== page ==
0:27:01.2 –>
trade-offs they both do what they have to do there’s just a different amount of nuances between them there’s just a little different thing if I could take the bass guitar from the k1 system imported into the leo system that I would love to be able to do that but I’d also like to be able to take the overheads from the leo system bring it into the game on so it’s Adam splitting hairs here um this is I guarantee you that if you said to everybody in the audience well didn’t you think that the bass guitar was so much better tonight on this k1 the Millea they’d be like wow he played high early it was fine he’s down to our own little nuances you know this is this is us listening to it and going yeah I prefer that that’s all it is really I hate soundcheck with the band because

0:28:01.9 –>
it’s pointless absolutely pointless because to start off with the environment empty there is nothing happening in the room it’s puppet it’s just clattering around there’s no ambient noise around you other than the reflections and it is it has so little bearing on what’s going to be happening later on at that point the band normally are playing up at that point because they don’t want to do same check either so they’ll probably play other people’s songs not only will they play other people’s songs they won’t play with the same amount of drive that they’ll be playing later on there’s a little game that I play with Lars the drummer he predominantly plays a lighter in same chicks because he thinks I’ll turn the

0:29:00.9 –>
drums up and then when he comes out later he beats the out of him because he wants to have the ladies drum sound in the world but he I learned that one probably 15 years ago 20 years ago I knew what the game was so I don’t move it it’s eat I learned not to mess because obviously I’ve had my own console for many years so I walk into any gig with the last show still on the console even when it was the analog domain I had my own console and the knobs were all in that position I mean now it’s even with the xl8 it’s like recall which showed you once I’ve got a ball can I remain it’s like the hardest thing about doing that is remembering what’s changed since that show that I ever quite worked out the digital filing yet it doesn’t work for me to be obviously I can’t work out what to do and I talk to all my mates about what what do you did you keep your shows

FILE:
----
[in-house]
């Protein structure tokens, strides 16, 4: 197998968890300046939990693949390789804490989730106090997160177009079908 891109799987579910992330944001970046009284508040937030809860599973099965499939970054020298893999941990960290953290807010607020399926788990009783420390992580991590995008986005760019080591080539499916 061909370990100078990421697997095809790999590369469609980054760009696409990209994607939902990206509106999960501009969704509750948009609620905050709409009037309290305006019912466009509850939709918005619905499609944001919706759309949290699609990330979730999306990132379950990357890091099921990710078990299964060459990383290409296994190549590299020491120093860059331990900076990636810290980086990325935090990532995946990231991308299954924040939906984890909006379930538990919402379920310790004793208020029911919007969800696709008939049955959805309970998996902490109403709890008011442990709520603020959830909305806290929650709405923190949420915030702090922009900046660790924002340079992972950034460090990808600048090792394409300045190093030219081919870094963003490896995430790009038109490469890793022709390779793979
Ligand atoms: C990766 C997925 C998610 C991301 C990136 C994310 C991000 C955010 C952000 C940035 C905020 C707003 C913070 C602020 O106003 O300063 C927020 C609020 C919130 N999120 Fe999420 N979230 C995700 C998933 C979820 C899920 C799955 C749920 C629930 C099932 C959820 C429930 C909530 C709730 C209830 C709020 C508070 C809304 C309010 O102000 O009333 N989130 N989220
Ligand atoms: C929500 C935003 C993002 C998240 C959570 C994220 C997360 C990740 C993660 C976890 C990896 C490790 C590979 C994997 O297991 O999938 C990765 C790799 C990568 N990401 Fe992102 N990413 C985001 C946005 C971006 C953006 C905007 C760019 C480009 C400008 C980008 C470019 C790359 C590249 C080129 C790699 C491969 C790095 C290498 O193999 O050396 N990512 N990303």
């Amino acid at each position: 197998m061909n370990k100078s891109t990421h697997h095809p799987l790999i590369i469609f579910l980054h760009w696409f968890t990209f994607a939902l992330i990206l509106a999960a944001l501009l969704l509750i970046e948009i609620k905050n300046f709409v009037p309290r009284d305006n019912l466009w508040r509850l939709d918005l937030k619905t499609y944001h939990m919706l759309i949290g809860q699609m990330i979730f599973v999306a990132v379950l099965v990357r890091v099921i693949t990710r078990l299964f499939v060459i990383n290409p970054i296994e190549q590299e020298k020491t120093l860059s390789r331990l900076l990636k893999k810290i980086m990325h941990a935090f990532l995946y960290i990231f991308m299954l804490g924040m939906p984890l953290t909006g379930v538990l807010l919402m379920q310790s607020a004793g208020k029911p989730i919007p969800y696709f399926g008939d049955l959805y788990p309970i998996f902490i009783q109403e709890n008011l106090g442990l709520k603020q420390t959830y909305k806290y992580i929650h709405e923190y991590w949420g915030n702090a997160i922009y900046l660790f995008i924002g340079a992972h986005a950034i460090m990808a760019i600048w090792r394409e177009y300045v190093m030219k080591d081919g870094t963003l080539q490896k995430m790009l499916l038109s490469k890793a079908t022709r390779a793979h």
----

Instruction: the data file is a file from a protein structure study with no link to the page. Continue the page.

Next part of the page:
0:30:00.9 –>
you throw them away or what do you do and they’re like well we sort of keep them and I’m like well I can’t go back too far because I constantly evolve the mix it’s constantly changing you know I might change the way I plug something in am i changing the I might change your microphone I might I’m not I don’t just go oh that’s it no no no I’m always tossing people are always coming to me cable you try this what do you think of this so then you have to go I never made a note on the show file saying this has the new di for the base or this is when did I change that is this song with the old set into us so you’re like oh so I always start where the last show finished so I’m walking in with a show on there already you know so there’s a consistency there I don’t use any able well so don’t use any a bull

0:31:01.7 –>
gear I have a delay a D – because I like the D – it’s not written and when – first came out the delay that was in the console sounded like for some reason so when I using that so LD – I have an old Korg DRV 3000 which does the master master effects can’t seem to find anything else to do that this thing I buy them on ebay now for like a hundred dollars it’s like I have probably I have a selection of chords the various states of disassembly because the batteries go flat in the RAB and all these bollocks it’s like because there’s so old now but I have one of them and I have a few backups and they always work and they do that master effect and a few other bits and pieces I don’t like having too much a broad analog gear I do actually think that you have another piece I have a BBA Sonic Maximizer which is strapped across the tom-toms which I use as a like it’s

0:32:02.1 –>
got bass and treble knob on it basically and that it can mean I can affect a global EQ change on the toms oh I don’t really need it you know that the consoles well capable of doing all that but I don’t know it’s a throwback to me analog bitten that’s always been there and so that can stay I like to be able to if I go to use yet another excel eight anywhere else in the world that we don’t own which is not really happen to be honest with you our I don’t think we because we have two of them so we ship them leapfrog so the one of our systems always turns up I wanted to be able to just go show file recall there you go I didn’t want to have to go well let’s just set up the game for the lexicon 960

0:33:01.6 –>
and all the the you know the TCM 6000 all up the converters bucking drive into our voice out so much hotter than it was on my own or and then I didn’t want to go through setting up all this I wanted to go there’s Metallica there’s the the sound of the band already stored and recalled you know so now I don’t use many a big board pieces